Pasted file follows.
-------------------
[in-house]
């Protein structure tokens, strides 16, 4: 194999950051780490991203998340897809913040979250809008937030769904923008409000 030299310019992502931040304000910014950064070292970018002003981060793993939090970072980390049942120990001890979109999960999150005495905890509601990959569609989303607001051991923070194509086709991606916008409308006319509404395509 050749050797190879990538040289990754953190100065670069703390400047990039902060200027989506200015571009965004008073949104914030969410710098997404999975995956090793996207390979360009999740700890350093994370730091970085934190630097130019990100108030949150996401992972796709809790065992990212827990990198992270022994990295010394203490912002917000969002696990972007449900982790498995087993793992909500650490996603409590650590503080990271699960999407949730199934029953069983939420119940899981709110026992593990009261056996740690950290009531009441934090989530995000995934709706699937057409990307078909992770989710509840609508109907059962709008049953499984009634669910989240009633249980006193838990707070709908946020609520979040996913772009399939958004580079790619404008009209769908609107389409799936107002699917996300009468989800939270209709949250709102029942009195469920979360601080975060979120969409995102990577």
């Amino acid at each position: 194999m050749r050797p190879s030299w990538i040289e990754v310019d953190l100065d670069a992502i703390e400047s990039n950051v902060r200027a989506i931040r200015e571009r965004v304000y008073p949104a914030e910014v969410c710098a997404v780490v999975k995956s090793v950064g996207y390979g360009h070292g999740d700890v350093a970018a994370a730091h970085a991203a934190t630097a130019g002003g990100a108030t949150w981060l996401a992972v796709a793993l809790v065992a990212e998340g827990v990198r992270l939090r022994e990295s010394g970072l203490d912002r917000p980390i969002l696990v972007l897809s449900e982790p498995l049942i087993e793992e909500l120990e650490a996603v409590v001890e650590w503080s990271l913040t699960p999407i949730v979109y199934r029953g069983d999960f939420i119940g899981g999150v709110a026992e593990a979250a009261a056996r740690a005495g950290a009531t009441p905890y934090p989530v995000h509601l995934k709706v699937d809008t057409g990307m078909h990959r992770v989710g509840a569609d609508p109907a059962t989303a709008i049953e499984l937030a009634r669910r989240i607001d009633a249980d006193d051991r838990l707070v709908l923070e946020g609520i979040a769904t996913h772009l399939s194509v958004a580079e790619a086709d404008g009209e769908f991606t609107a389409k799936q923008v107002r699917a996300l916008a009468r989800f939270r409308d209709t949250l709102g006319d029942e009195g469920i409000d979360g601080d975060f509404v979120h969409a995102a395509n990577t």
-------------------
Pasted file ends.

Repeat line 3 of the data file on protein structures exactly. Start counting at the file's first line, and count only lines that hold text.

């Amino acid at each position: 194999m050749r050797p190879s030299w990538i040289e990754v310019d953190l100065d670069a992502i703390e400047s990039n950051v902060r200027a989506i931040r200015e571009r965004v304000y008073p949104a914030e910014v969410c710098a997404v780490v999975k995956s090793v950064g996207y390979g360009h070292g999740d700890v350093a970018a994370a730091h970085a991203a934190t630097a130019g002003g990100a108030t949150w981060l996401a992972v796709a793993l809790v065992a990212e998340g827990v990198r992270l939090r022994e990295s010394g970072l203490d912002r917000p980390i969002l696990v972007l897809s449900e982790p498995l049942i087993e793992e909500l120990e650490a996603v409590v001890e650590w503080s990271l913040t699960p999407i949730v979109y199934r029953g069983d999960f939420i119940g899981g999150v709110a026992e593990a979250a009261a056996r740690a005495g950290a009531t009441p905890y934090p989530v995000h509601l995934k709706v699937d809008t057409g990307m078909h990959r992770v989710g509840a569609d609508p109907a059962t989303a709008i049953e499984l937030a009634r669910r989240i607001d009633a249980d006193d051991r838990l707070v709908l923070e946020g609520i979040a769904t996913h772009l399939s194509v958004a580079e790619a086709d404008g009209e769908f991606t609107a389409k799936q923008v107002r699917a996300l916008a009468r989800f939270r409308d209709t949250l709102g006319d029942e009195g469920i409000d979360g601080d975060f509404v979120h969409a995102a395509n990577t």